On July 10 and 11, the seventh annual Wine Industry Technology Symposium (www.wineindustrytechnologysymposium.com) is set to be held at Napa Valley Marriott. Registration starts May 15 at $100 to $350 for the first day or both. ***

Charity Case Foundation, a Napa Valley-based nonprofit created in 2008 to raise funds for local organizations through the sale of small-production wines, awarded $20,000 to Cope Family Services, a Napa-based organization focused on child-abuse prevention, parent education and self-sufficiency services; $5,000 to Aldea Children and Family Services, empowering young people in both Napa and Solano counties with serious social, mental, and behavioral difficulties with professional, compassionate mental health and child welfare services; and $5,000 to The Foster Kids Fund, covering things Napa County foster parents cannot afford.***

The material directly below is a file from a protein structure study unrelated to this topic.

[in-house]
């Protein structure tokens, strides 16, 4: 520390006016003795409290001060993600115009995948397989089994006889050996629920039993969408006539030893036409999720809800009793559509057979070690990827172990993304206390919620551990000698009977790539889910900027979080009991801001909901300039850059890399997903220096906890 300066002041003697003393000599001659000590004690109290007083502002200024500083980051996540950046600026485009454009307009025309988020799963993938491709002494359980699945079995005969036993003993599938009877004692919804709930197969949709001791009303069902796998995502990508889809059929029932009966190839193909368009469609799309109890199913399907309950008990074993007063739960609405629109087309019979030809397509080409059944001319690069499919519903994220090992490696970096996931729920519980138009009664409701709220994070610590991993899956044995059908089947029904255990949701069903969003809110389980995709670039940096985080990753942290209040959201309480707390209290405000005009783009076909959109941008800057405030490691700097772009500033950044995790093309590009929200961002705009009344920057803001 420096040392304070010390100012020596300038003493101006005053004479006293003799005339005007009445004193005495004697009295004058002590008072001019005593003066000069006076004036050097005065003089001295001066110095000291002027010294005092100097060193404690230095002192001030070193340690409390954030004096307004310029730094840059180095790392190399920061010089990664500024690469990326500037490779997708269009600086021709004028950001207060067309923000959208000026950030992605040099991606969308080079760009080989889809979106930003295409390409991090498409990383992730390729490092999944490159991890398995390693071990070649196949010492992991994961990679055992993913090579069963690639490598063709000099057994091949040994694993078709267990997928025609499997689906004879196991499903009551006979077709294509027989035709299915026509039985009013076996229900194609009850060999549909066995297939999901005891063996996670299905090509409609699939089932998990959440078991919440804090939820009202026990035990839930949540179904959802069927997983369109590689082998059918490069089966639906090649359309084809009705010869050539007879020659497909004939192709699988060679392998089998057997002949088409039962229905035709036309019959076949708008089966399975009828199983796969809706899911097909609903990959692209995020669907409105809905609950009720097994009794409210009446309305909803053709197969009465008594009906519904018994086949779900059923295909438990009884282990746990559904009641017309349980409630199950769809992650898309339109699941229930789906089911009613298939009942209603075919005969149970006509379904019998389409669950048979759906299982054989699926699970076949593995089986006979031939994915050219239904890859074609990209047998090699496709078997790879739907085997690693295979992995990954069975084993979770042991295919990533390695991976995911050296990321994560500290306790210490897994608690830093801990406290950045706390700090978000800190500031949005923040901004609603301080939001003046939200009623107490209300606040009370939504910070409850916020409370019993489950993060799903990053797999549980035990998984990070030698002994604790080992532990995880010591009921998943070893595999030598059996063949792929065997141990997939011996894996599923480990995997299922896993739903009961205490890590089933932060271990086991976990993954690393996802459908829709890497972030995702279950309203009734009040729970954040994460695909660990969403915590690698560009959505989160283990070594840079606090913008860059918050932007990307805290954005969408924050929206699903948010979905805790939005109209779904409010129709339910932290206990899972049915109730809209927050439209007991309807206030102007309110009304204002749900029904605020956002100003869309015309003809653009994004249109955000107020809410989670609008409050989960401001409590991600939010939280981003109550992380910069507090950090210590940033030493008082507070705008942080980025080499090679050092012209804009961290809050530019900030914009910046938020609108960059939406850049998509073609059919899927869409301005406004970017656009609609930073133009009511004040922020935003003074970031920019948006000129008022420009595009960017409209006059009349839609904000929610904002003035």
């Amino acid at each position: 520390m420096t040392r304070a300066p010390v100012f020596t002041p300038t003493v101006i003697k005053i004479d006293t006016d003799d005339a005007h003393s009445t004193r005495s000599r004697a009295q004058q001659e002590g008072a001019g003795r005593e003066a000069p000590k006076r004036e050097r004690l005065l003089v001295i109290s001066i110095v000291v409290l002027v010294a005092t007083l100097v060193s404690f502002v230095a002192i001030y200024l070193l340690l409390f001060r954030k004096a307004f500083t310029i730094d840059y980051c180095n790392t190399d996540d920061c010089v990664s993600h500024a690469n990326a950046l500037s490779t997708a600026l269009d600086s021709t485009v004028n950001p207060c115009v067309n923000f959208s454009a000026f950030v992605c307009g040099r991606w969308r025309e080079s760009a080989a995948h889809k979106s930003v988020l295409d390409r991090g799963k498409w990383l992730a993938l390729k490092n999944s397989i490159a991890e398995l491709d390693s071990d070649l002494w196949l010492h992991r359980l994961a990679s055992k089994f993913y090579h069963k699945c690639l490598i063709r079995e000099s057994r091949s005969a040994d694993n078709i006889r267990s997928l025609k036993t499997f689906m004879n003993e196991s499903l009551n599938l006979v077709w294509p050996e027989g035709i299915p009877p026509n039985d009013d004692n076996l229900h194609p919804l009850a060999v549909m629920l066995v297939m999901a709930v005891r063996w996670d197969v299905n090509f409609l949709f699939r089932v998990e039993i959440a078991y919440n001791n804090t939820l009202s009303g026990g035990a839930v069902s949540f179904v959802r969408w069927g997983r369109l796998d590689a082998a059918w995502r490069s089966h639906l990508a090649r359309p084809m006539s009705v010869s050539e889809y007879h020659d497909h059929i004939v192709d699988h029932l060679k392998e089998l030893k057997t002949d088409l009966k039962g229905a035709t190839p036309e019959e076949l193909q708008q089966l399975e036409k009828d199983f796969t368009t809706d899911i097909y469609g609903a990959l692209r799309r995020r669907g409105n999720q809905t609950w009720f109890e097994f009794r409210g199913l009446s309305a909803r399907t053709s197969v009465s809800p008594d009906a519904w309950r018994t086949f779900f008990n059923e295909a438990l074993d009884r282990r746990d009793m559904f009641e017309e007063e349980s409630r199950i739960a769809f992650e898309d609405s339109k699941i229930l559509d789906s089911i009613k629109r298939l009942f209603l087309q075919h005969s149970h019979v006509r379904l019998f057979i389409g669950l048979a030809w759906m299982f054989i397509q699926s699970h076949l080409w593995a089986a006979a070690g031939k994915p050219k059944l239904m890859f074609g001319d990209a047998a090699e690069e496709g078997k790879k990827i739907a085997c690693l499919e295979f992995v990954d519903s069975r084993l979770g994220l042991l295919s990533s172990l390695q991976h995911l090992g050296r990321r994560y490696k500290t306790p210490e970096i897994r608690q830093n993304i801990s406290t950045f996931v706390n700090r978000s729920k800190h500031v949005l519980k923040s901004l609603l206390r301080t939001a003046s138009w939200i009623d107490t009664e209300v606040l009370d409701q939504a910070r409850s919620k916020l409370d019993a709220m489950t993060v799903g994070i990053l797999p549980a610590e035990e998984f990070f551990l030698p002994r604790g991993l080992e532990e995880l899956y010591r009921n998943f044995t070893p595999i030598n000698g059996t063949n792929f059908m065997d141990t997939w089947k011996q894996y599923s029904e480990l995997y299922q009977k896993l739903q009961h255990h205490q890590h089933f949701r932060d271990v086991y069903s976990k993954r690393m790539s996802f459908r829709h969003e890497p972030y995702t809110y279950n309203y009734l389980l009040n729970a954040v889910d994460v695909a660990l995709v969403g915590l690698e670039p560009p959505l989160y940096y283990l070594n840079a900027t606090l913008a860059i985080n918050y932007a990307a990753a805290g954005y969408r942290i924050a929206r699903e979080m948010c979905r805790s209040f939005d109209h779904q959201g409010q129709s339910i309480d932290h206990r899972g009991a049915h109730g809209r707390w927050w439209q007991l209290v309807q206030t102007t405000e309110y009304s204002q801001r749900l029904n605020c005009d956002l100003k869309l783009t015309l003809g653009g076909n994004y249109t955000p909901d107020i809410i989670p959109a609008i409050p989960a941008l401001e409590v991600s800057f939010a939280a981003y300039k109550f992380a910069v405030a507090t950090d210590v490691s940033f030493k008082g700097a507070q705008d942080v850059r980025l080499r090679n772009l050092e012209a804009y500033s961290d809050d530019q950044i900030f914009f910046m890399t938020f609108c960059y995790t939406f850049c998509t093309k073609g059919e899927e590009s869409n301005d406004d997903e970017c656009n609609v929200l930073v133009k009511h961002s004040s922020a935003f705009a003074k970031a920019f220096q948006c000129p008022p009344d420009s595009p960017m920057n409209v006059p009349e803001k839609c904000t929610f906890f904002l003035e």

Schramsberg Vineyards of Calistoga is 150 years old this year. Started in 1862, it was the second bonded Napa Valley winery. Purchased and restarted by the Davies family in 1965, Schramsberg has among the region’s oldest hillside vineyards and wine caves.•••

Submit items for this column to jquackenbush@busjrnl.com or call 707-521-4256.